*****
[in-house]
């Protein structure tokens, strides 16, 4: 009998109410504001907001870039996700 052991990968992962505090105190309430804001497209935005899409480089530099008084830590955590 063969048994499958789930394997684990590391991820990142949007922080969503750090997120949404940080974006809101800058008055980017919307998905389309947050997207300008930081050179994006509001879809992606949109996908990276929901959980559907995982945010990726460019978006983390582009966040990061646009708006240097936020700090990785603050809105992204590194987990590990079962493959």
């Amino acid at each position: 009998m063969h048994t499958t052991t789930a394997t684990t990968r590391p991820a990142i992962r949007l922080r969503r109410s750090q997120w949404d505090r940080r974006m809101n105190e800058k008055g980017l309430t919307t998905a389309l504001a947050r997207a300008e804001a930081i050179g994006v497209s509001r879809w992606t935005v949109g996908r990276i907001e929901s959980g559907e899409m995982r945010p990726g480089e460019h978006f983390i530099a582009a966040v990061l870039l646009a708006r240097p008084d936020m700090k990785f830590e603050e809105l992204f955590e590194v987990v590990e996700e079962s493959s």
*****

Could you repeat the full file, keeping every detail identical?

[in-house]
């Protein structure tokens, strides 16, 4: 009998109410504001907001870039996700 052991990968992962505090105190309430804001497209935005899409480089530099008084830590955590 063969048994499958789930394997684990590391991820990142949007922080969503750090997120949404940080974006809101800058008055980017919307998905389309947050997207300008930081050179994006509001879809992606949109996908990276929901959980559907995982945010990726460019978006983390582009966040990061646009708006240097936020700090990785603050809105992204590194987990590990079962493959």
């Amino acid at each position: 009998m063969h048994t499958t052991t789930a394997t684990t990968r590391p991820a990142i992962r949007l922080r969503r109410s750090q997120w949404d505090r940080r974006m809101n105190e800058k008055g980017l309430t919307t998905a389309l504001a947050r997207a300008e804001a930081i050179g994006v497209s509001r879809w992606t935005v949109g996908r990276i907001e929901s959980g559907e899409m995982r945010p990726g480089e460019h978006f983390i530099a582009a966040v990061l870039l646009a708006r240097p008084d936020m700090k990785f830590e603050e809105l992204f955590e590194v987990v590990e996700e079962s493959s």